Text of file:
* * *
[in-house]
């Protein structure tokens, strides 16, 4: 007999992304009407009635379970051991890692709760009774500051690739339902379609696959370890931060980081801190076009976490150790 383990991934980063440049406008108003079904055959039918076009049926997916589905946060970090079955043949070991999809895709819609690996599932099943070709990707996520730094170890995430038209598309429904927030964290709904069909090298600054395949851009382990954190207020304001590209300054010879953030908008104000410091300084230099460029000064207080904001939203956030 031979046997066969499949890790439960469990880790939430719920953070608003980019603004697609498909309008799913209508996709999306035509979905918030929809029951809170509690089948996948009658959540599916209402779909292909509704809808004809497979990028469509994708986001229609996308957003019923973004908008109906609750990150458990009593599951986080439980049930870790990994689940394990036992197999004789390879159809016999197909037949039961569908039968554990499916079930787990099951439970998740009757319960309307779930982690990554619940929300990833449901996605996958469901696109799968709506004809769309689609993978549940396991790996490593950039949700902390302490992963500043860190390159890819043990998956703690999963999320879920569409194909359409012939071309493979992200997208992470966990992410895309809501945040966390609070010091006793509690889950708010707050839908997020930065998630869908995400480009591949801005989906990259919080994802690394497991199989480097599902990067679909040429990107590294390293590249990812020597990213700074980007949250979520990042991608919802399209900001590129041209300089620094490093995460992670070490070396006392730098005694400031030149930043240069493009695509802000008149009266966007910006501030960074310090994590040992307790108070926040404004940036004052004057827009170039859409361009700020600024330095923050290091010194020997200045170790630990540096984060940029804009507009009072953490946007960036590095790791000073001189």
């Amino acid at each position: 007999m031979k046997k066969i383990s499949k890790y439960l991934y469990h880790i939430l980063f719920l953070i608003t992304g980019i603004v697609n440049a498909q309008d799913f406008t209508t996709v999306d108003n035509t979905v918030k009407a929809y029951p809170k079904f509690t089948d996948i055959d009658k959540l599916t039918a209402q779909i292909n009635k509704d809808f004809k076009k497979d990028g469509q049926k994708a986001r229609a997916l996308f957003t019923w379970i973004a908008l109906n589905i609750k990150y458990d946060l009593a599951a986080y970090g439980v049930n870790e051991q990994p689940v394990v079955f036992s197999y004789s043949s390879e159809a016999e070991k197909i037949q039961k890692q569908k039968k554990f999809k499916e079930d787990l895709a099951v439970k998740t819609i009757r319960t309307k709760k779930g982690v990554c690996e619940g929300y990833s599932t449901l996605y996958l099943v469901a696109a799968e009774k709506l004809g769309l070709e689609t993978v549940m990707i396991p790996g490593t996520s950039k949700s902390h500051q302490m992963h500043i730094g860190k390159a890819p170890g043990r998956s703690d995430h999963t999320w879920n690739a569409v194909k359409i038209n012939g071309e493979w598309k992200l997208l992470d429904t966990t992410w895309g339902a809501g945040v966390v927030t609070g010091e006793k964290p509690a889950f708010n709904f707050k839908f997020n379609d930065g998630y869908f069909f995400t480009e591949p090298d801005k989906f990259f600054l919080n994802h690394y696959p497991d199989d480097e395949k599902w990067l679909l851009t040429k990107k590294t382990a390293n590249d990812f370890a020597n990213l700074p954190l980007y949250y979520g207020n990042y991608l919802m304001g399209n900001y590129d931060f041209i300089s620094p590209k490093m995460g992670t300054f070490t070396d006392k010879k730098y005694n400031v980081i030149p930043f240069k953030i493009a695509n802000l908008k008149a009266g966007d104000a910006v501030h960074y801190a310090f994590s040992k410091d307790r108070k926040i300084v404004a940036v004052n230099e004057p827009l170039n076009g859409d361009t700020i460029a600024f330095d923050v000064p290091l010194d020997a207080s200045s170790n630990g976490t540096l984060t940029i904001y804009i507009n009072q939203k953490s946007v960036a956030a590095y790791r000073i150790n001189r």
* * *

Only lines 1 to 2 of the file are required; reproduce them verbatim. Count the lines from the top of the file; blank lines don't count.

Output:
[in-house]
């Protein structure tokens, strides 16, 4: 007999992304009407009635379970051991890692709760009774500051690739339902379609696959370890931060980081801190076009976490150790 383990991934980063440049406008108003079904055959039918076009049926997916589905946060970090079955043949070991999809895709819609690996599932099943070709990707996520730094170890995430038209598309429904927030964290709904069909090298600054395949851009382990954190207020304001590209300054010879953030908008104000410091300084230099460029000064207080904001939203956030 031979046997066969499949890790439960469990880790939430719920953070608003980019603004697609498909309008799913209508996709999306035509979905918030929809029951809170509690089948996948009658959540599916209402779909292909509704809808004809497979990028469509994708986001229609996308957003019923973004908008109906609750990150458990009593599951986080439980049930870790990994689940394990036992197999004789390879159809016999197909037949039961569908039968554990499916079930787990099951439970998740009757319960309307779930982690990554619940929300990833449901996605996958469901696109799968709506004809769309689609993978549940396991790996490593950039949700902390302490992963500043860190390159890819043990998956703690999963999320879920569409194909359409012939071309493979992200997208992470966990992410895309809501945040966390609070010091006793509690889950708010707050839908997020930065998630869908995400480009591949801005989906990259919080994802690394497991199989480097599902990067679909040429990107590294390293590249990812020597990213700074980007949250979520990042991608919802399209900001590129041209300089620094490093995460992670070490070396006392730098005694400031030149930043240069493009695509802000008149009266966007910006501030960074310090994590040992307790108070926040404004940036004052004057827009170039859409361009700020600024330095923050290091010194020997200045170790630990540096984060940029804009507009009072953490946007960036590095790791000073001189």